Academic journal article European Joyce Studies

From Dowel to Tesseract: Joyce and De Stijl from "Cyclops" to Finnegans Wake

Academic journal article European Joyce Studies

From Dowel to Tesseract: Joyce and De Stijl from "Cyclops" to Finnegans Wake

Article excerpt

Joyce and the artists of the De Stijl movement share the problem of construction that comes with their dismantling of traditional form. They engage with this problem at a time of massive, international reconfiguration. The "Cyclops" episode was composed, Michael Groden observes in a recent essay, between June and October of 1919, "while Zurich, like much of Europe, was settling into the return to peace and adjusting to the political and national realignments that followed the end of the World War".1 We might connect this observation with Groden's earlier claim, in "Ulysses" in Progress, that "Cyclops" plays a pivotal role in Ulysses. Groden shows that the episode forms the transition from the first eleven interior-monologue episodes to the final seven that "dispense entirely with the 'initial style'".2 The episode is thus a crucial juncture in the composition of Ulysses, as it moves from subject-centred narration to vigorous, depersonalised formal and stylistic innovation. If, as Luca Crispi observes, the text block is "a basic and fundamental aspect of Joyce's compositional method throughout his career",3 "Cyclops" is the first episode in which Joyce displays the text block as a separate element, ostentatiously refraining from integrating it into a continuous text. As "Cyclops" responds to the challenges of a new political context, its new form joins different discursive reservoirs belonging to different communities. To do this, Joyce employs a new mode of assemblage. The explicitly political De Stijl aesthetic can afford us a politically engaged set of conceptual and formal terms with which to think about the nature and significance of the episode's conjunctions.

Just after the Armistice in November 1918, in another neutral, outlying, European country, the first De Stijl manifesto was published in concerted defiance of international tensions and of individually defined agendas. In Dutch, French, German, and English, it was signed by Theo van Doesburg, Robert van 't Hoff, Vilmos Huszár, Antony Kok, Piet Mondrian, Georges Vantongerloo, and Jan Wils. The manifesto proclaimed De Stijl's agenda of dispensing with old hierarchies in the hope of surmounting divisions and achieving an all-embracing accord. Itself an exercise in welding together the highly contrasting views of a group of artists, it called for the forging of a new unity in every area:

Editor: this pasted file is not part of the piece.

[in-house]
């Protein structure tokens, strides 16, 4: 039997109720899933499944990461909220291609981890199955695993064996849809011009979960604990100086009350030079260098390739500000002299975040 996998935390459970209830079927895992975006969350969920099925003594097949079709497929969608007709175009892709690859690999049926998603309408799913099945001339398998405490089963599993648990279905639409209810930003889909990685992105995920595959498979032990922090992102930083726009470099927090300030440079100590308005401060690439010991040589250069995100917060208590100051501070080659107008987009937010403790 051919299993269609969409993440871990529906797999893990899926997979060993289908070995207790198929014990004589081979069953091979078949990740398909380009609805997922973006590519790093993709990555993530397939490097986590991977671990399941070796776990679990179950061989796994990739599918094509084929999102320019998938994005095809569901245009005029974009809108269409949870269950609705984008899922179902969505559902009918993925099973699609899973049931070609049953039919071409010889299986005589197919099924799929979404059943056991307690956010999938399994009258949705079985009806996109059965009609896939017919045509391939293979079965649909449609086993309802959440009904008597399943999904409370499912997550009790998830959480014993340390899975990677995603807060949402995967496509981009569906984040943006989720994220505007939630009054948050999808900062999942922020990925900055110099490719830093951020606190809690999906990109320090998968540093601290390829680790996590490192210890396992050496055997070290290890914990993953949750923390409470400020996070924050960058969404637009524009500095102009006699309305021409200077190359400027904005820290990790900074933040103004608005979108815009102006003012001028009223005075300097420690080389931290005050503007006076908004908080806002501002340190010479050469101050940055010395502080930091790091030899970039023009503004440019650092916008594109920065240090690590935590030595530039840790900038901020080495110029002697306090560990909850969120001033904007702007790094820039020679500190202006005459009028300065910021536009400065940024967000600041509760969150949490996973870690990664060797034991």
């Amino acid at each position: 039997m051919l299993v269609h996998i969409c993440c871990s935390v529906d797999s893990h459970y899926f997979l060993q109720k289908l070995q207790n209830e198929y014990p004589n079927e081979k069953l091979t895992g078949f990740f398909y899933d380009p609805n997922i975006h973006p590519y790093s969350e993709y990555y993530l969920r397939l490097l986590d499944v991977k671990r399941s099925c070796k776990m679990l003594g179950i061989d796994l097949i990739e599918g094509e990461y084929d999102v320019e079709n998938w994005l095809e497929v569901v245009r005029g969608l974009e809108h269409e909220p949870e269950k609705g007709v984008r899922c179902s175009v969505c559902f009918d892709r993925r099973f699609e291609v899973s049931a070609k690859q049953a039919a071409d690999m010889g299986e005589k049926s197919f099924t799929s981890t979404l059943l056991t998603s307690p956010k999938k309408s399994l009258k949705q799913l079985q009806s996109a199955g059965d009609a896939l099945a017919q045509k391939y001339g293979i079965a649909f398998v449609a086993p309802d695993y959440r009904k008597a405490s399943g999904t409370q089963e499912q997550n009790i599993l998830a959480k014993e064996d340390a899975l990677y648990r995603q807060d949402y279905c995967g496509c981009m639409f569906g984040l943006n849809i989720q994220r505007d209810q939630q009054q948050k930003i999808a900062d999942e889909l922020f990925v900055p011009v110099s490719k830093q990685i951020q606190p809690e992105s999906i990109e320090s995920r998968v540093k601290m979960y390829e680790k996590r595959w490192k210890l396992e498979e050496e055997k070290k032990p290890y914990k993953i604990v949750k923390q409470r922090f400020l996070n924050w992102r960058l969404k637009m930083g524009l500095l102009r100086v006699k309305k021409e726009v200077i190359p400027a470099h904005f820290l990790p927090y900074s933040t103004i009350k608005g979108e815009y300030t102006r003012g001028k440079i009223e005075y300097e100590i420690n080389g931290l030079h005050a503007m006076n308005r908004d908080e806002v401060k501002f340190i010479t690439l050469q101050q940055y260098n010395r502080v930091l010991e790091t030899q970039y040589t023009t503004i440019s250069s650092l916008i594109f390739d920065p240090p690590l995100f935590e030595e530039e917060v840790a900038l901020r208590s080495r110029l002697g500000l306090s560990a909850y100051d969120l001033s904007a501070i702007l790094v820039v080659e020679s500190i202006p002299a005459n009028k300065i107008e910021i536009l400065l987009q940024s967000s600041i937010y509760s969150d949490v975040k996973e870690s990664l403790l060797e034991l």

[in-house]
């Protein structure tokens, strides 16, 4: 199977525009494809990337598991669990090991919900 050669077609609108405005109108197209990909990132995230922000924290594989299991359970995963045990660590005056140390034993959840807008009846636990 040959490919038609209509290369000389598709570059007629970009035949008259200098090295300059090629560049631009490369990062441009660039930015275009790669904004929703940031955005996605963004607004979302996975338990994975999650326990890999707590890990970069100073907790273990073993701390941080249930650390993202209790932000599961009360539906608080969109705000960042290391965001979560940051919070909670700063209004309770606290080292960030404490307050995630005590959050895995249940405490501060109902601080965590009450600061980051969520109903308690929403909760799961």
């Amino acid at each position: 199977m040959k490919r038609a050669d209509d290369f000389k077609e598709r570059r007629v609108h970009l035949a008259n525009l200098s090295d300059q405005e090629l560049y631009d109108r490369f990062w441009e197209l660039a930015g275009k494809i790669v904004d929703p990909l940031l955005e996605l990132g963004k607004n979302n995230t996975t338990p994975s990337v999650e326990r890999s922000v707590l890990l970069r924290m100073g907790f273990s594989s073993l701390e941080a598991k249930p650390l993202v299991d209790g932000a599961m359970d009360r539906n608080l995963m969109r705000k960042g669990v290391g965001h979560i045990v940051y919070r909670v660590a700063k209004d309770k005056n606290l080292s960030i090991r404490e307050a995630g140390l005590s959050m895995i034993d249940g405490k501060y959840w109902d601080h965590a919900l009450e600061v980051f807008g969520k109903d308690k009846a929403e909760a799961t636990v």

1. There is an old and a new consciousness of the age. The old one is directed towards the individual. The new one is directed towards the universal. The struggle of the individual against the universal may be seen both in the world war and in modern art.

2. The war is destroying the old world with its content: individual predominance in every field.4

The manifesto associates the war with modern art, seeing them both as countering individuality with a new universality, an "international unity in life, art and culture". In their aesthetic programme, as well as their designs, the artists of the De Stijl group refuse predefined, determinate form in order to oppose conventional understandings of the nation, the family, and the individual. A conception that spans from the "left-wing politics" of Van't Hoff and Wils to the Hegelian-inspired philosophy of Mondrian,5 this new universal consciousness is free of personal concerns and embodied by a new spatial continuity. The manifesto summons artists, architects, and designers to give both social and aesthetic expression to this new universality: "the founders of the new culture call upon all who believe in reform of art and culture to destroy these obstacles [tradition, dogmas and the predomination of the individual] to development, just as in the plastic arts - by doing away with natural form - they have eliminated that which stood in the way of pure artistic expression, the logical conclusion of every artistic concept".6 The De Stijl artists thus proclaim an art that is allied with social and political change, and a rejection of "natural form" that is coterminous with the restructuring of society. …

Search by... Author
Show... All Results Primary Sources Peer-reviewed

Oops!

An unknown error has occurred. Please click the button below to reload the page. If the problem persists, please try again in a little while.